Te Anau Travel Guide

We enjoy a slow start, relaxing over a hearty farm breakfast washed down with aromatic, freshly brewed coffee. Bob reflects that after such a long time on the road it’s refreshing to stay in the same place for several days in a row.

Grant, our hosts’ son, who now runs Mt Prospect station with his wife Rachel and their daughter Ellie, joins us for his morning coffee. He says he grew up on the farm and after a career in the city for several years, was drawn back to station life. Like many growing up on isolated high country stations, he attended boarding school for much of his schooling.

Bob follows him over to the noisy, organised chaos of the shearing sheds to learn about the process, while I join Joan in the kitchen, and write down her Pavlova recipe. “The secret is fifteen minutes at 180 degrees Celsius before you roll it,” she confides.

An hour later Bob returns from the shearing shed having had an impromptu lesson. “It’s a lot harder than it looks,” he tells me.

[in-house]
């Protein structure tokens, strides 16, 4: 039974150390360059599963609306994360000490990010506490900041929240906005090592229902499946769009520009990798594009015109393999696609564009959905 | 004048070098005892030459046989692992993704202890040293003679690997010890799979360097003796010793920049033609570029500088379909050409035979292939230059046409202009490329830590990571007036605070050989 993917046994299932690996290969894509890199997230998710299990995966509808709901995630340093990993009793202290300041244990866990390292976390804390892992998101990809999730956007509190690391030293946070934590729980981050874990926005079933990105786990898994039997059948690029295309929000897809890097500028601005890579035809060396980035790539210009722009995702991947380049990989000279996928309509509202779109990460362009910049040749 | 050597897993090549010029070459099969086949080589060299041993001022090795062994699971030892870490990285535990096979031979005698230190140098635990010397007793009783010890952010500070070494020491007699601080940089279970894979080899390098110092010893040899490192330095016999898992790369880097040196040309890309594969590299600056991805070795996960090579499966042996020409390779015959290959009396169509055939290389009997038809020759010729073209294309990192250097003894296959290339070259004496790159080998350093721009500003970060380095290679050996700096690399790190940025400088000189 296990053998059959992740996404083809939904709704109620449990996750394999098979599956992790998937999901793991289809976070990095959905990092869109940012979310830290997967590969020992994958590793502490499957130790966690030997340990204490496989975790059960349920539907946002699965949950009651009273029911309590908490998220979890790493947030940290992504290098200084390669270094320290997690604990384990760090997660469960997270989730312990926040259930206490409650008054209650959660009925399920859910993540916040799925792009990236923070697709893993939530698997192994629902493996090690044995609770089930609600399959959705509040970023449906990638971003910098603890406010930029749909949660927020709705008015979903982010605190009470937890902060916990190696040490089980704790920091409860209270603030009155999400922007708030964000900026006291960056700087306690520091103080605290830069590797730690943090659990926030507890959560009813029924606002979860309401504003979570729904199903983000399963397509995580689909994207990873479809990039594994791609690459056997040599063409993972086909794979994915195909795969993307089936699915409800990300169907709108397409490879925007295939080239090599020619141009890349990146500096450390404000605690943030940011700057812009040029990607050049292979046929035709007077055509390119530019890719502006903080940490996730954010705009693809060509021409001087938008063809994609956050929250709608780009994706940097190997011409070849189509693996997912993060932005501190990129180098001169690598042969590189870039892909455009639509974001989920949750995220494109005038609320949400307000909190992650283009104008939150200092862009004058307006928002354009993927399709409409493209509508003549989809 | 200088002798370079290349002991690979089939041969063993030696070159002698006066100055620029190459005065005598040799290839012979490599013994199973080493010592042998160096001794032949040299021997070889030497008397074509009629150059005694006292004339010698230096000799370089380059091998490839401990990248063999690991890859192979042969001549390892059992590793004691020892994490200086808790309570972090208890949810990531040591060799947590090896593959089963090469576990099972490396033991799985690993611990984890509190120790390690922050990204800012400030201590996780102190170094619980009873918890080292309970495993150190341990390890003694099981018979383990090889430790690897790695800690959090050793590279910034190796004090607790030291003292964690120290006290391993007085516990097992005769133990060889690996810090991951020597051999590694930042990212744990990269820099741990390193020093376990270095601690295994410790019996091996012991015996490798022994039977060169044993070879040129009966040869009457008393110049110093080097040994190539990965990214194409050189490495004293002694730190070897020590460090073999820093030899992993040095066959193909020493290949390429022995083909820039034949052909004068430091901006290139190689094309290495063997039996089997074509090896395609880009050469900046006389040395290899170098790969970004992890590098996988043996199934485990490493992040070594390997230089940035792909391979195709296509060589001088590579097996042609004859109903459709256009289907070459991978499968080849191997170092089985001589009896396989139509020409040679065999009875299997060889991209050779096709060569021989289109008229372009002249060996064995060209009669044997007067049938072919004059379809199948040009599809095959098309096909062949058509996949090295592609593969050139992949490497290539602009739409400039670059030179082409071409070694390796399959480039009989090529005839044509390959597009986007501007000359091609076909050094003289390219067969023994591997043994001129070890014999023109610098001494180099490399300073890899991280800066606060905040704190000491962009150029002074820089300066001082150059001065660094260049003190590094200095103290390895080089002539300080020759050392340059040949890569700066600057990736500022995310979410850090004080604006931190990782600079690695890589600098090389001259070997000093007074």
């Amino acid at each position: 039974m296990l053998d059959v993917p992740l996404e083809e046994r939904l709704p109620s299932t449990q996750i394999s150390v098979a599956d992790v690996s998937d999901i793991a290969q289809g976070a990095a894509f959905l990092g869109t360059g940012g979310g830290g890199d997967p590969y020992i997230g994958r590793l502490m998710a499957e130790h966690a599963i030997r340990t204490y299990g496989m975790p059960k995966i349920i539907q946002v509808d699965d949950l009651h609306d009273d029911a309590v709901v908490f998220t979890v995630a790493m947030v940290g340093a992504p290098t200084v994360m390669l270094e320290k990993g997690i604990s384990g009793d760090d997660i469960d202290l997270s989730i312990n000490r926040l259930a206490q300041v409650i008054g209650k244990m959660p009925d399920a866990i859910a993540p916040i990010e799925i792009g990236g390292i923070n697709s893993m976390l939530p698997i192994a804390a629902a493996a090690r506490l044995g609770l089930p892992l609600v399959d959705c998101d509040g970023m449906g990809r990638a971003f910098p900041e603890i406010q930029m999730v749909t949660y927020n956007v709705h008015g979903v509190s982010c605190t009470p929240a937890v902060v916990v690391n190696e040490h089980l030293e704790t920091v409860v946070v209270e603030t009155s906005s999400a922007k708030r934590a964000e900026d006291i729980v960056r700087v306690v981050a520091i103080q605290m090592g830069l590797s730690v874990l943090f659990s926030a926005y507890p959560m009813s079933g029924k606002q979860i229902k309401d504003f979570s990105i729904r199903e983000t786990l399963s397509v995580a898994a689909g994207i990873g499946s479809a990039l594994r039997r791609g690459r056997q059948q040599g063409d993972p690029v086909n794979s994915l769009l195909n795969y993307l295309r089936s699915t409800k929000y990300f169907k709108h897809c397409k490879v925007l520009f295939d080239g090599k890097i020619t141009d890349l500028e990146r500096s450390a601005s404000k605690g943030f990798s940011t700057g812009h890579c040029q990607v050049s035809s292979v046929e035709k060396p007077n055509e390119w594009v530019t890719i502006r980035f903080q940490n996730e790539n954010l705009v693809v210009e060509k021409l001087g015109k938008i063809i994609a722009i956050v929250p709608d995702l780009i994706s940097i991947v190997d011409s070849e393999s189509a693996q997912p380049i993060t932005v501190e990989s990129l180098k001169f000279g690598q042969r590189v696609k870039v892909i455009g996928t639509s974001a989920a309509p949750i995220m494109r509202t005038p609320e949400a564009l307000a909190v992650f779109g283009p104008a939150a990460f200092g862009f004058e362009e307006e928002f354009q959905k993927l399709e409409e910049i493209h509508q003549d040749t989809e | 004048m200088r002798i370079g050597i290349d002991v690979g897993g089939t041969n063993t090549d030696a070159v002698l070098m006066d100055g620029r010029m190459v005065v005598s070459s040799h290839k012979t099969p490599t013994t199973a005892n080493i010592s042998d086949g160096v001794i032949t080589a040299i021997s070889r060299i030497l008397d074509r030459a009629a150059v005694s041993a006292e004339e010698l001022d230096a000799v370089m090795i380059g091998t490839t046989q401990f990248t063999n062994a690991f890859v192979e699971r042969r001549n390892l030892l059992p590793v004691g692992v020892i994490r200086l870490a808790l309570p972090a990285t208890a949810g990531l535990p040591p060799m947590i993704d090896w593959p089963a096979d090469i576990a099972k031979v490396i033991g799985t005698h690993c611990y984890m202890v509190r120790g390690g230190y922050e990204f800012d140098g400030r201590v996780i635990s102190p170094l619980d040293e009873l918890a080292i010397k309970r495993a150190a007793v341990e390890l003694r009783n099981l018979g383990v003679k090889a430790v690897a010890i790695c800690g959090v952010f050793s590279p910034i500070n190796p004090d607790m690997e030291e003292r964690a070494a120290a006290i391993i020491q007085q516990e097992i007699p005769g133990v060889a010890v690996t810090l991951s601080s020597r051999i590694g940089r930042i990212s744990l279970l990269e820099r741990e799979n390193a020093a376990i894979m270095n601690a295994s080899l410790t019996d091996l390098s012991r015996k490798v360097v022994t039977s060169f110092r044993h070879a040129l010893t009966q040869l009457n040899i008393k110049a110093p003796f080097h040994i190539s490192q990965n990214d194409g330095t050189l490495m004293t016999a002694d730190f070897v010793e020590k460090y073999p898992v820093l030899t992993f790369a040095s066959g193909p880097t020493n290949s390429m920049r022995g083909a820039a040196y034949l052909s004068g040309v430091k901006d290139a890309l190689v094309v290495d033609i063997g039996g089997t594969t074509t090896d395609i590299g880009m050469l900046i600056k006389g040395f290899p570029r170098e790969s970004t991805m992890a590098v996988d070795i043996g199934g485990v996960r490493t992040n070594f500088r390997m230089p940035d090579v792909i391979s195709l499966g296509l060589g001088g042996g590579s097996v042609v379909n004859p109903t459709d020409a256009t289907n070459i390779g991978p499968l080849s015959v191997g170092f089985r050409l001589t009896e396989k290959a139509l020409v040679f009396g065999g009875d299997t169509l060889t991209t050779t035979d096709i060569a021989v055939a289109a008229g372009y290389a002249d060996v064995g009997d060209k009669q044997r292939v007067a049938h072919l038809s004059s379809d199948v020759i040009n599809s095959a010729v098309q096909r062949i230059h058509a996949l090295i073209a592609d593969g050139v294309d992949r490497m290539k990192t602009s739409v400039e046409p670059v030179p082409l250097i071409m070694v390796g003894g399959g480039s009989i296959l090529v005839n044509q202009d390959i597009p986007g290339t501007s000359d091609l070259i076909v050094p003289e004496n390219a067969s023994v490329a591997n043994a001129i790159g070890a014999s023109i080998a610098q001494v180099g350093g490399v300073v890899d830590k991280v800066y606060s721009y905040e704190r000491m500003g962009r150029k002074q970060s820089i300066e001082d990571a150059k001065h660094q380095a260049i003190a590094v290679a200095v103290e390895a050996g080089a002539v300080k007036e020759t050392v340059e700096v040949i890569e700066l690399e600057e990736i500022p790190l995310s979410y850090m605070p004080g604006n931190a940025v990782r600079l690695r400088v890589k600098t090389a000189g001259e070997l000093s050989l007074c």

We head into town where our first port of call is the Punanga Manu o Te Anau / Te Anau Bird Sanctuary to see its wonderful variety of native birds. After a light lunch at a local café we board a Real Journeys scenic cruise to the Te Anau Glow-worm Caves. We disembark at the wharf where beech trees grow down to the waterline and follow our guide, Heath Hollows, to Cavern House to watch an audio-visual presentation on how the caves were formed.

Heath leads us underground to explore a mysterious world of strange rock formations, fossils and gushing waterfalls, before ushering us aboard a small boat to float beneath a myriad of starry glow-worms.

After a short bush walk we return to Cavern House and look through its museum before cruising back to Te Anau, where Bob hunts for souvenirs at its small shopping centre.

Then we relax with a glass of wine at Te Anau’s modern cinema and sit back to enjoy Ata Whenua, a 32-minute scenic journey produced by local helicopter pilot, Kim Hollows. It gives a breathtaking taste of the Fiordland World Heritage Wilderness that most visitors would otherwise never see, and as we sit down for dinner at Te Anau’s acclaimed Redcliff Café, Bob’s still raving about it.

“It’s a visual feast!” he tells our waitress, and then he turns to me. “I hope the weather improves tomorrow,” he says, “I want to see as much as we can.”